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  • Gareth Crook

Portrait of a Lady on Fire (2019)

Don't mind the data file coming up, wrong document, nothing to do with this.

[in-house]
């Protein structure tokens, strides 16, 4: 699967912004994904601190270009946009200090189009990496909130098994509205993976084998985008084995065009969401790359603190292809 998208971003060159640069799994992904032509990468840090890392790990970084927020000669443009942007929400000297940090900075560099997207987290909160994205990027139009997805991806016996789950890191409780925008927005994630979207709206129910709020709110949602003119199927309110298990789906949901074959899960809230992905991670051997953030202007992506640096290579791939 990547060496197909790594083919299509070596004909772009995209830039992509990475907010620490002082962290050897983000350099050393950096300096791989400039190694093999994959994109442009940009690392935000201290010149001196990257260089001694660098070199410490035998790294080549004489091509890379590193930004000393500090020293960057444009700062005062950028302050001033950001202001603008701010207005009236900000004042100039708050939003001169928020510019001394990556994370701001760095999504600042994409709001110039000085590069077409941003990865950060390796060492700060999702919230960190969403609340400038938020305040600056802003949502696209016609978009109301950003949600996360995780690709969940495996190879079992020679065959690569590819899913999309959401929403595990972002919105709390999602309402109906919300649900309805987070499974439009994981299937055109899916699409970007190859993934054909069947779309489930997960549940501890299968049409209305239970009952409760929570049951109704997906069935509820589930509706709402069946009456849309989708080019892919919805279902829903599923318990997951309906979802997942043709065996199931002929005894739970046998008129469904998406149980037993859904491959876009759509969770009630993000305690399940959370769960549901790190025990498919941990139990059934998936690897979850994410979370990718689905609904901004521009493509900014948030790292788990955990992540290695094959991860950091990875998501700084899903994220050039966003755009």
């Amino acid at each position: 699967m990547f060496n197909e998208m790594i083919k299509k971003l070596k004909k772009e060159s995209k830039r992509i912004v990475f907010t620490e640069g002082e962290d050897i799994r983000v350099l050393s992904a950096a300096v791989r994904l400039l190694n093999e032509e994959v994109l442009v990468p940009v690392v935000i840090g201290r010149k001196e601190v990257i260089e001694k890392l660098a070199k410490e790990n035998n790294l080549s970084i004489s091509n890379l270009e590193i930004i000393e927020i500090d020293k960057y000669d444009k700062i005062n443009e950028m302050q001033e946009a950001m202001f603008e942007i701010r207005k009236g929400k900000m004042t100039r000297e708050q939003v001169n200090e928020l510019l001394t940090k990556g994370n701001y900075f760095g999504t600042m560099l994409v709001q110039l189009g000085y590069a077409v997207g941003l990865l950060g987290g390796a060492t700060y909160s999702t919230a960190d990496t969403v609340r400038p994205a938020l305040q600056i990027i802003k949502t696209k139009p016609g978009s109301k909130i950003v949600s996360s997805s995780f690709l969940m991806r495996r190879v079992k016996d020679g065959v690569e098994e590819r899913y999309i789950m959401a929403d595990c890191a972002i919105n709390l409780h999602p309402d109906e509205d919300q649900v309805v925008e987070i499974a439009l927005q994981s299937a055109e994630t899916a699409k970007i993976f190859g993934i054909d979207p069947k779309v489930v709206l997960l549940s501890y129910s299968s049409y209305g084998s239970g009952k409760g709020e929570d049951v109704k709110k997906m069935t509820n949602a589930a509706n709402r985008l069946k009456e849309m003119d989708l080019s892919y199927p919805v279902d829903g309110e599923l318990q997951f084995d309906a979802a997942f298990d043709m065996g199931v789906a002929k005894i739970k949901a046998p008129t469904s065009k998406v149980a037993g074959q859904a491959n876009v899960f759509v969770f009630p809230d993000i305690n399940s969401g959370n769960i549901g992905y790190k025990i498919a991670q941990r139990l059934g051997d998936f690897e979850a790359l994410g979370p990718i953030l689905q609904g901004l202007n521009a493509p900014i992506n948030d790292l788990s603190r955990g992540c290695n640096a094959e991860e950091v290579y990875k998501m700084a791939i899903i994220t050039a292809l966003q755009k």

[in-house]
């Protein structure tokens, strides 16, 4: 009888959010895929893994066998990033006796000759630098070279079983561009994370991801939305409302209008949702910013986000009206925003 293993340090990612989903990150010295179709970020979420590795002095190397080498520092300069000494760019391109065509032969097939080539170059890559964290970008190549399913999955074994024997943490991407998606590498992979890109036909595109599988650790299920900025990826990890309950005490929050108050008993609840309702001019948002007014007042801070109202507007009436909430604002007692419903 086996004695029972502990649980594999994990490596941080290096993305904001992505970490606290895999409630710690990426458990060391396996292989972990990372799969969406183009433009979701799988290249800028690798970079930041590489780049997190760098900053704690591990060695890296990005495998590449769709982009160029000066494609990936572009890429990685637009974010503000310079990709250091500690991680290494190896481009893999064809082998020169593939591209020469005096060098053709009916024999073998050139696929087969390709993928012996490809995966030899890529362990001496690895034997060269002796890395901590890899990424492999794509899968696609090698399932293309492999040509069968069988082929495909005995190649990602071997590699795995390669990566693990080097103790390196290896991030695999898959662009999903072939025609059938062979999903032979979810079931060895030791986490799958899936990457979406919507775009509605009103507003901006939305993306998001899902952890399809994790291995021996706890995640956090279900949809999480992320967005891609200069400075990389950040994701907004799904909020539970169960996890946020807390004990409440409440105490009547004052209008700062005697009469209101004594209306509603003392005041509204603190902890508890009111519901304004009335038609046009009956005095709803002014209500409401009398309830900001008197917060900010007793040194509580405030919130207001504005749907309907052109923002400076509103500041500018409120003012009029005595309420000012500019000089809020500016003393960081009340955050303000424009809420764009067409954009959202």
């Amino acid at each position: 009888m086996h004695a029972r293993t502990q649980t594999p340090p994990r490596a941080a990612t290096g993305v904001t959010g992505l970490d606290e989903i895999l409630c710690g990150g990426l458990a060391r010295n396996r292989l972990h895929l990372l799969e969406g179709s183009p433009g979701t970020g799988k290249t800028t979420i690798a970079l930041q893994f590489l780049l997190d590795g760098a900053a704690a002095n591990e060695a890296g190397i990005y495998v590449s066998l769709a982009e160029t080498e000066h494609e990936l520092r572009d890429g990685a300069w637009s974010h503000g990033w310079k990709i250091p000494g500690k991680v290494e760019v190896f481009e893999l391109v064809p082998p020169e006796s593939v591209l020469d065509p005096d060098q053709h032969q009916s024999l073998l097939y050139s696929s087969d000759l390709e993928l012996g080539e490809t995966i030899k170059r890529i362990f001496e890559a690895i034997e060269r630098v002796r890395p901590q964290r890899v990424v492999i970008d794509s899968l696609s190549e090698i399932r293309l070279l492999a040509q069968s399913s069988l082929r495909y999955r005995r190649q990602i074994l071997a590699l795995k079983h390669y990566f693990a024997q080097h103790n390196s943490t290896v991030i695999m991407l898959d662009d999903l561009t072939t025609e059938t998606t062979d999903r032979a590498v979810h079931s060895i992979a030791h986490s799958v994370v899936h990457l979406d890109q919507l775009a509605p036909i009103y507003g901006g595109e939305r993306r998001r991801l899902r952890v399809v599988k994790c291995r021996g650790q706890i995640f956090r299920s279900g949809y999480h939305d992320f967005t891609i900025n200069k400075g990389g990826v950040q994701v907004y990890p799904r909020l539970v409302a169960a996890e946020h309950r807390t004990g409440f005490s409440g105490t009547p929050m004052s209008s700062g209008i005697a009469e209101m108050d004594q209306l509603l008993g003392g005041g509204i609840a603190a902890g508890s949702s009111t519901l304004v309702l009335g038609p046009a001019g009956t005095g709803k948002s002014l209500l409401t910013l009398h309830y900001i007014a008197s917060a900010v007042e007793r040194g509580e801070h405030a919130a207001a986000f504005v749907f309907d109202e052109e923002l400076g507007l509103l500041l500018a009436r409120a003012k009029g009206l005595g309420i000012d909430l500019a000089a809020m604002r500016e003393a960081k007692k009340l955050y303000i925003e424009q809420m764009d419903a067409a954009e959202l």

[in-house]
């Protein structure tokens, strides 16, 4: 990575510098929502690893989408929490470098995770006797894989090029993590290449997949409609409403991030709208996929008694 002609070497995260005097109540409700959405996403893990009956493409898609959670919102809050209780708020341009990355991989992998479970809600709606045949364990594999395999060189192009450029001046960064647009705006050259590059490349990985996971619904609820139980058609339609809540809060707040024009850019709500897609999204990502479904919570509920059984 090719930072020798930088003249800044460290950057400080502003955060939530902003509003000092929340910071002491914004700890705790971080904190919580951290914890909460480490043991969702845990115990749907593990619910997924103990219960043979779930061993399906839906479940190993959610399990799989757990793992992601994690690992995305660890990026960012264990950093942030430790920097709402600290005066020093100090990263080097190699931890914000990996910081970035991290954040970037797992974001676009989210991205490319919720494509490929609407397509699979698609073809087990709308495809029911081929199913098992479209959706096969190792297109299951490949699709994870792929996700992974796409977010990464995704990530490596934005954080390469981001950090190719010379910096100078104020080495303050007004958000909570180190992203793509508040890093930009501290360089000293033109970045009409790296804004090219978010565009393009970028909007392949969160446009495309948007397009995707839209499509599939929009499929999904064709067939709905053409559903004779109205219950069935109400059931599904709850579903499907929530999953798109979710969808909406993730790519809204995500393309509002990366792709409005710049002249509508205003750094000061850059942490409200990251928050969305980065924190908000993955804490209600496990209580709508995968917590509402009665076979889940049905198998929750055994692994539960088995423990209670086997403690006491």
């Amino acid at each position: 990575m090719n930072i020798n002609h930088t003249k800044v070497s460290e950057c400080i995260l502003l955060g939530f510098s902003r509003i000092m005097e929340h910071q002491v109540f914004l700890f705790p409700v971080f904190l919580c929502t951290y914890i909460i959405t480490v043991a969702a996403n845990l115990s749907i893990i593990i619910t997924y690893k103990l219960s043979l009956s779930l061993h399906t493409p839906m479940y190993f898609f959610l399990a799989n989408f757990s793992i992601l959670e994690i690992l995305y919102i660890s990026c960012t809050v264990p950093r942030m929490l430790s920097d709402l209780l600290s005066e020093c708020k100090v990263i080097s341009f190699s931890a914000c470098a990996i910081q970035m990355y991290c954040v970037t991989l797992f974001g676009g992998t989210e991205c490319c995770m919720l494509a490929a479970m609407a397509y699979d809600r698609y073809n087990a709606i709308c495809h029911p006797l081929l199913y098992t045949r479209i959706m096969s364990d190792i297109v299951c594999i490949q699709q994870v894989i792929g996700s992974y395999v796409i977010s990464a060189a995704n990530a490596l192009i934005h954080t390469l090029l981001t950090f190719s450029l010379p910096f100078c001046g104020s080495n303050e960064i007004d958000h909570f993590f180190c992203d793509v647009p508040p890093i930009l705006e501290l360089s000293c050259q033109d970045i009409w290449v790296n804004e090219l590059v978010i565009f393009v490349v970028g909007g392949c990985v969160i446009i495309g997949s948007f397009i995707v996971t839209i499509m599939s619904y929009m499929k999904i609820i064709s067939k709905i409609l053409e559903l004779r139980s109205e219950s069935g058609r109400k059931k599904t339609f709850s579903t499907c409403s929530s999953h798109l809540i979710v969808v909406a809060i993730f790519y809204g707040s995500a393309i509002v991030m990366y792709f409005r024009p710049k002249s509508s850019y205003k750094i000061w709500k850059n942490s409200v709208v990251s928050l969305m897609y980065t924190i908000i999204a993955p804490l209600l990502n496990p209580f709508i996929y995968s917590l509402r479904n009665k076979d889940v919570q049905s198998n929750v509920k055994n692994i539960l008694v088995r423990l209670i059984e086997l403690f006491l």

Brittany in the 18th Century. Marianne (Noémie Merlant) is a painter, central to this amazingly sparse, subtle and evocative film. Landing on at remote location by tiny paddle boat to paint Héloïse (Adèle Heaney). She spends the opening scenes largely fending for herself in a stately but barren and echoey house, lit by candle. Removing dust sheets from mirrors and furniture. It’s seemingly a fresh start for everyone, a blank canvas if you like. Except there’s history, Héloïse has returned to this quiet home from a convent. Her sister has recently died and she’s to be married. The idea being that the painting will entice a suitor in Milan for her. It sounds rather ridiculous to modern ears, as it does to Héloïse, who resists. Opposing the potential marriage and the commissioning of the portrait. Another painter has attempted the portrait recently... but failed. The task therefore is for Marianne to paint Héloïse, without her knowing. It’s a patient film. Much like painting I suppose. Minutes go by with barely a word. Creating a peaceful world within what appears to be a vast house and a wilder world outside on the coast, exposed to the elements. Héloïse likes to take walks on the beach, which looks stunning and by the cliffs worryingly, as it seems jumping from one was how her sister ended her life. These walks are the ruse for Marianne being there, she’s company and these moments are her only chance to study her model. It seems impossible, but the painting itself doesn’t feel all that important. It’s the relationship between Héloïse and Marianne that’s revealing itself. Marianne understands Héloïse, understands her sadness, her reluctance and upon completing her first attempt at the portrait, confronts Héloïse with the truth. The painting doesn’t tell the truth, Héloïse sees it and Marianne too knows that she must dig deeper. What transpires is a wonderful account of friendship and perhaps something much deeper. Héloïse’s mother, the architect behind the painting and the potential marriage leaves on the understanding that Marianne has one more attempt at the portrait. And so the two women are left alone, with only the young housekeeper, who it turns out is pregnant. Very much a side plot, but evoking further the need for the women to stick together, finding strength from each other. Fire is a constant. Cooking, warmth, light. It feels like the elephant in the room. On a rare foray out of the calm isolation of the house, the three women join others from an unseen village at a nighttime gathering on the moorland. There’s fire once more and striking a capella singing that really makes me wish I’d been watching this in a cinema. This scene is pivotal. Cementing something within Marianne, something inevitable. A touching story of forbidden love. I’m not sure it would stand up to much repeat viewing, but on first watch it’s pretty arresting. A final coda rounds the story perfectly, without being obvious, yet remaining satisfying and I must confess I really fancy a visit to Brittany.



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